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Thread: Duplicate Data

  1. #1
    Join Date
    Oct 2010
    Posts
    19

    Unanswered: Duplicate Data

    Hi All,

    Currently i have the below query,after the where condition inline query, the data which i am getting is 993 and with these data when i select these value in where condition im getting around 1000 data .

    Brief, the data is getting repeated in ArchiveBilling.dbo.tempbillingconsolidationid table. All i want is to distinct the those data when i do the select condition. i want to get data of 993 instead of 1000.


    select consolidationid,billingbatchid from ArchiveBilling.dbo.tempbillingconsolidationid with (nolock)
    where consolidationid in (select consolidationid from tempdistinctbillingconsolidationid where consolidationid not in (select consolidationid from billingconsolidation))

  2. #2
    Join Date
    Apr 2012
    Posts
    213
    Hi,

    Are you sure that there is only one row in the table ArchiveBilling.dbo.tempbillingconsolidationid for each consolidationid?

  3. #3
    Join Date
    Jan 2013
    Posts
    354
    Provided Answers: 1
    Please post DDL, so that people do not have to guess what the keys, constraints, Declarative Referential Integrity, data types, etc. in your schema are. Learn how to follow ISO-11179 data element naming conventions and formatting rules. Temporal data should use ISO-8601 formats. Code should be in Standard SQL as much as possible and not local dialect.

    This is minimal polite behavior on SQL forums.

    Sample data is also a good idea, along with clear specifications. It is very hard to debug code when you do not let us see it.

    The names imply that you are using staging tables to mimic a 1950's style "punch cards & mag tapes" batch processing, where things are done by passing data from tape to tape, collecting bad data at each pass, until it is put on the curretn Master Tape.

    In RDBMS, each transaction would have an identifier, but the consolidation would not. It wodl not be batched up.

  4. #4
    Join Date
    Jun 2003
    Location
    Ohio
    Posts
    12,592
    Provided Answers: 1
    Quote Originally Posted by Celko View Post
    Please post DDL, so that people do not have to guess what the keys, constraints, Declarative Referential Integrity, data types, etc. in your schema are. Learn how to follow ISO-11179 data element naming conventions and formatting rules. Temporal data should use ISO-8601 formats. Code should be in Standard SQL as much as possible and not local dialect.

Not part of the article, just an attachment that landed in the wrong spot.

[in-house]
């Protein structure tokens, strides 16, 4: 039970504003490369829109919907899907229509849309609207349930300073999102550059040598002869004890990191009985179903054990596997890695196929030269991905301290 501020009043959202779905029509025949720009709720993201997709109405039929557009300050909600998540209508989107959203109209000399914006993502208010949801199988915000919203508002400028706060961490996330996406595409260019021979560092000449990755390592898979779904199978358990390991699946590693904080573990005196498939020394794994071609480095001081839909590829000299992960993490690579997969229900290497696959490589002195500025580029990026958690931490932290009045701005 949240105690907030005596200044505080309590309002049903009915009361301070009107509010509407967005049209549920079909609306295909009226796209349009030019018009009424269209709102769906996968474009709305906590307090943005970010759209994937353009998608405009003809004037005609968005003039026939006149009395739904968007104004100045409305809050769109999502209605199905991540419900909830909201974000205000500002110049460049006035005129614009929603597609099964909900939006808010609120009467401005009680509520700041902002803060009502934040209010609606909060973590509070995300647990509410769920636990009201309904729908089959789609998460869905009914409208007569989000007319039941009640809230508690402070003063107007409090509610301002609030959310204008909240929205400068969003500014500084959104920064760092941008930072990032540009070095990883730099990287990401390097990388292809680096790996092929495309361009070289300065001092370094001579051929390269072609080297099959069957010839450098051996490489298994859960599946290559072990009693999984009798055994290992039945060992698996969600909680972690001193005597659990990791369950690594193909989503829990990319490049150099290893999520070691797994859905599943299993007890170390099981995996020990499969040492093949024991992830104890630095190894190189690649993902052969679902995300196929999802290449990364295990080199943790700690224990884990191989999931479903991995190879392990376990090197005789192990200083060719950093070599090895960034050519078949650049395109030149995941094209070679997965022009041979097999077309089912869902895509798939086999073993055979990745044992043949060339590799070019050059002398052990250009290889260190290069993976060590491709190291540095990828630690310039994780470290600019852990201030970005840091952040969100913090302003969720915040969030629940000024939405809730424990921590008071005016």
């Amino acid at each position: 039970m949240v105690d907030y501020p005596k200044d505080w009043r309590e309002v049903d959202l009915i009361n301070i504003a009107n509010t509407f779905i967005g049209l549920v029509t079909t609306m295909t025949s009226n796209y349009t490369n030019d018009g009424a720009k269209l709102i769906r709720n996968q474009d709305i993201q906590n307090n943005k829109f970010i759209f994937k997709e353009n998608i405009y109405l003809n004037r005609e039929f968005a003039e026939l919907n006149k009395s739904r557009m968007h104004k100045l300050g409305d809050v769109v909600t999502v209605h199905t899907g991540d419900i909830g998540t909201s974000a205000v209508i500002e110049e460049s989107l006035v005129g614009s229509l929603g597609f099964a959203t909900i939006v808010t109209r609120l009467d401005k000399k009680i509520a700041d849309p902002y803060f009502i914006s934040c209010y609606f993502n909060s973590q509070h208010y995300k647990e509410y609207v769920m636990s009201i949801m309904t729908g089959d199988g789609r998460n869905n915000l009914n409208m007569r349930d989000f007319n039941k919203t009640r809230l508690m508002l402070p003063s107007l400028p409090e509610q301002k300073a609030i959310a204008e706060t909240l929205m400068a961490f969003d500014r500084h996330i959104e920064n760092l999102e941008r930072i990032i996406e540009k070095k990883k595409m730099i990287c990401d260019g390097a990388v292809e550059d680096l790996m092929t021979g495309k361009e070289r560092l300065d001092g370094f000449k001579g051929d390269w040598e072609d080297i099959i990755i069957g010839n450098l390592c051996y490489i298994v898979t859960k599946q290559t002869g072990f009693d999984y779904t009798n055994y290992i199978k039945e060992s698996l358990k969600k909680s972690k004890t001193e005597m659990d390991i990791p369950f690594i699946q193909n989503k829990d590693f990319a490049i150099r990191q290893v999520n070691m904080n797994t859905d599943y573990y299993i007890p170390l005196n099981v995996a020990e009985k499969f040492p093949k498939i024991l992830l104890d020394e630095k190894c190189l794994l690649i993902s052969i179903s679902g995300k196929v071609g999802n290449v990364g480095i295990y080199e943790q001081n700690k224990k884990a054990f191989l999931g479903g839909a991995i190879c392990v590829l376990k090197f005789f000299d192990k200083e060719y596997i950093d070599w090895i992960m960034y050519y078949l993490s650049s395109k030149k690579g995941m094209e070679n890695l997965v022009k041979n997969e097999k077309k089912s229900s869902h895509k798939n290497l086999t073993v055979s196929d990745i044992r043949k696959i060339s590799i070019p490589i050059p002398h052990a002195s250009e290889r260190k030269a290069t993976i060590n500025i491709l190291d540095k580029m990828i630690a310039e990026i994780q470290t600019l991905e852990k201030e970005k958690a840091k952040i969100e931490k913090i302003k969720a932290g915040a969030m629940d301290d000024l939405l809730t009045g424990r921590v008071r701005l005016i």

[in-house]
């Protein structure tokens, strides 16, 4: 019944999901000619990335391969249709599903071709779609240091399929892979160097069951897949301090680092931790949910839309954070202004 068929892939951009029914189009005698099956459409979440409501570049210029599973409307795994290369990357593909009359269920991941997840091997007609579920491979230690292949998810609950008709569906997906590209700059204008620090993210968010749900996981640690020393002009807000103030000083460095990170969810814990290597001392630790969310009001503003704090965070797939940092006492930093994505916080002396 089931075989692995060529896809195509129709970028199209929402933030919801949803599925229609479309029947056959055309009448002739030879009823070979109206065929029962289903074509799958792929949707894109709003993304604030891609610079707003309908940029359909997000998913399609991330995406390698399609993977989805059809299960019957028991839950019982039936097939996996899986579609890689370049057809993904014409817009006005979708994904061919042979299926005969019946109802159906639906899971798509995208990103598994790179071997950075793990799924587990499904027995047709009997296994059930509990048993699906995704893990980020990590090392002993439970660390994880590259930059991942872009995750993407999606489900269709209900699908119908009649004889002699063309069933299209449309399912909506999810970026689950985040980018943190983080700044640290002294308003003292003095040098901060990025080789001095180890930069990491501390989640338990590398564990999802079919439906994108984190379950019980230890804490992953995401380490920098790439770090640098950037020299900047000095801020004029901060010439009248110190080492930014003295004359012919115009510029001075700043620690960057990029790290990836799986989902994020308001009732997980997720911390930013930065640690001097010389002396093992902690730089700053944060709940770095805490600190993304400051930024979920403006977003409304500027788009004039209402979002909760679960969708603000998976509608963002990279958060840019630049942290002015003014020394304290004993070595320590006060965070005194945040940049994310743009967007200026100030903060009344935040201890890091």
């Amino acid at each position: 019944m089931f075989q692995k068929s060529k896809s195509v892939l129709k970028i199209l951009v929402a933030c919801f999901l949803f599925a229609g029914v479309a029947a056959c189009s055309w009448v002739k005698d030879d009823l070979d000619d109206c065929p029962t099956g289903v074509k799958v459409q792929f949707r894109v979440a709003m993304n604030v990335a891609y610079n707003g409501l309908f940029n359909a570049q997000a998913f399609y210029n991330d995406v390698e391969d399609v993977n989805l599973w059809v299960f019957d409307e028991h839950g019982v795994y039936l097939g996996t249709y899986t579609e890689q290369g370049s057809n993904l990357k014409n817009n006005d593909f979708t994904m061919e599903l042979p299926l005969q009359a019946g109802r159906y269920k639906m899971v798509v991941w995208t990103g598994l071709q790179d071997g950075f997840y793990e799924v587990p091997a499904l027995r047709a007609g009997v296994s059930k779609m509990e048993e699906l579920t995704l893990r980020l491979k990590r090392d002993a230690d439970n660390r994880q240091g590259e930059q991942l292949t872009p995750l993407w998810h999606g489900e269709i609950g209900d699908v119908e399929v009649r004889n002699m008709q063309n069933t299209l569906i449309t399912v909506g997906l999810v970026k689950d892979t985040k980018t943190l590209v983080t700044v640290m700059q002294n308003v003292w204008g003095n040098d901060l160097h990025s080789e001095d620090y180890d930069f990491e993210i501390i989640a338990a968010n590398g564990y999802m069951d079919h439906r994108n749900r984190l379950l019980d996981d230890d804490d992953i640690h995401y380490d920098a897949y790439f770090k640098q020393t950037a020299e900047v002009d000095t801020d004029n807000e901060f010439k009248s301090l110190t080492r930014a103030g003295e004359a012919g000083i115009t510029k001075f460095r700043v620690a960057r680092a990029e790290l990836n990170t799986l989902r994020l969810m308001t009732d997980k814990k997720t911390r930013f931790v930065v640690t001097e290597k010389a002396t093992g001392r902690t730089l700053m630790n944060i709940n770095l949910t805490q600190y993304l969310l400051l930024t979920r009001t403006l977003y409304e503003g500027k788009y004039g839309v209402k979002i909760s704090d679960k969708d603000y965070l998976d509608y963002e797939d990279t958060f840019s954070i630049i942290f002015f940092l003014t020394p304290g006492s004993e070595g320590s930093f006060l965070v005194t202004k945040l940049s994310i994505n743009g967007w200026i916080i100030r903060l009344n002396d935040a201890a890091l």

This is minimal polite behavior on SQL forums.
    On this forum, that is not the case.
    We, or at least some of us, don't want long posts filled with data that may be extraneous to the issue at hand.
    If we need additional information regarding the table structure, we'll request it.
    If it's not practically useful, then it's practically useless.

    blindman
    www.chess.com: "sqlblindman"
    www.LobsterShot.blogspot.com

  5. #5
    Join Date
    Jun 2003
    Location
    Ohio
    Posts
    12,592
    Provided Answers: 1
    First, rewrite this query to eliminate those nested selects. They simply confuse the logic. I wonder if the statement wasn't generated by Crystal Reports or some other query tool?
    This should be logically equivalent to your query:

    Code:
    select	Instance1.consolidationid,
    	Instance1.billingbatchid
    from	ArchiveBilling.dbo.tempbillingconsolidationid as Instance1
    	inner join tempdistinctbillingconsolidationid as Instance2 on  Instance1.consolidationid = Instance2.consolidationid
    	left outer join billingconsolidation on Instance2.consolidationid = billingconsolidation.consolidationid
    where	billingconsolidation.consolidationid is null
    Now, it should be evident that the self join on tempbillingconsolidationid is superfluous (assuming both instances are in the same database and schema?).
    So, eliminate the unnecessary join:

    Code:
    select	tempbillingconsolidationid.consolidationid,
    	tempbillingconsolidationid.billingbatchid
    from	ArchiveBilling.dbo.tempbillingconsolidationid
    	left outer join billingconsolidation on tempbillingconsolidationid.consolidationid = billingconsolidation.consolidationid
    where	billingconsolidation.consolidationid is null
    Much simpler, eh?
    Now just throw a DISTINCT clause on it, to return only unique combinations of consolidationid and billingbatchid:
    Code:
    select	distinct
    	tempbillingconsolidationid.consolidationid,
    	tempbillingconsolidationid.billingbatchid
    from	ArchiveBilling.dbo.tempbillingconsolidationid
    	left outer join billingconsolidation on tempbillingconsolidationid.consolidationid = billingconsolidation.consolidationid
    where	billingconsolidation.consolidationid is null
    Does that give you what you want?
    If it's not practically useful, then it's practically useless.

    blindman
    www.chess.com: "sqlblindman"
    www.LobsterShot.blogspot.com

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